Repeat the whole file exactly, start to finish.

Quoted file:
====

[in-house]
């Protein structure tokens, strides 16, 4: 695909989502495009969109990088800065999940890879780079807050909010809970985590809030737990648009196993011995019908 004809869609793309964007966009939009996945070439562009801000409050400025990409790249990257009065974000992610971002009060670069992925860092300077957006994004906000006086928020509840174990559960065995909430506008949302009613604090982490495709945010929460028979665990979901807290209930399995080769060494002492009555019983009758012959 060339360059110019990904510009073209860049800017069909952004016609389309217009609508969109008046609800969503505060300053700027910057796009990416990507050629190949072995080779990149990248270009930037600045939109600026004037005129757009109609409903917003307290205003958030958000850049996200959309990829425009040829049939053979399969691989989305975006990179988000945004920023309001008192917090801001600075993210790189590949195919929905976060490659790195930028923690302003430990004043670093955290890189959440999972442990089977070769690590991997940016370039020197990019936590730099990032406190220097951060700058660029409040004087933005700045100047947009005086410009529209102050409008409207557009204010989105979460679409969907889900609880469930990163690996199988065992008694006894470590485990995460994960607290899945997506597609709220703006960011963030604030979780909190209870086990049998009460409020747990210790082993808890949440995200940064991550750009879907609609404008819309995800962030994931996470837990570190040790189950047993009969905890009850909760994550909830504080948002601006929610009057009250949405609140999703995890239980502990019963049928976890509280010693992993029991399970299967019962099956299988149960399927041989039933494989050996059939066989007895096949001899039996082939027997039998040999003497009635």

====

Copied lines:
[in-house]
């Protein structure tokens, strides 16, 4: 695909989502495009969109990088800065999940890879780079807050909010809970985590809030737990648009196993011995019908 004809869609793309964007966009939009996945070439562009801000409050400025990409790249990257009065974000992610971002009060670069992925860092300077957006994004906000006086928020509840174990559960065995909430506008949302009613604090982490495709945010929460028979665990979901807290209930399995080769060494002492009555019983009758012959 060339360059110019990904510009073209860049800017069909952004016609389309217009609508969109008046609800969503505060300053700027910057796009990416990507050629190949072995080779990149990248270009930037600045939109600026004037005129757009109609409903917003307290205003958030958000850049996200959309990829425009040829049939053979399969691989989305975006990179988000945004920023309001008192917090801001600075993210790189590949195919929905976060490659790195930028923690302003430990004043670093955290890189959440999972442990089977070769690590991997940016370039020197990019936590730099990032406190220097951060700058660029409040004087933005700045100047947009005086410009529209102050409008409207557009204010989105979460679409969907889900609880469930990163690996199988065992008694006894470590485990995460994960607290899945997506597609709220703006960011963030604030979780909190209870086990049998009460409020747990210790082993808890949440995200940064991550750009879907609609404008819309995800962030994931996470837990570190040790189950047993009969905890009850909760994550909830504080948002601006929610009057009250949405609140999703995890239980502990019963049928976890509280010693992993029991399970299967019962099956299988149960399927041989039933494989050996059939066989007895096949001899039996082939027997039998040999003497009635």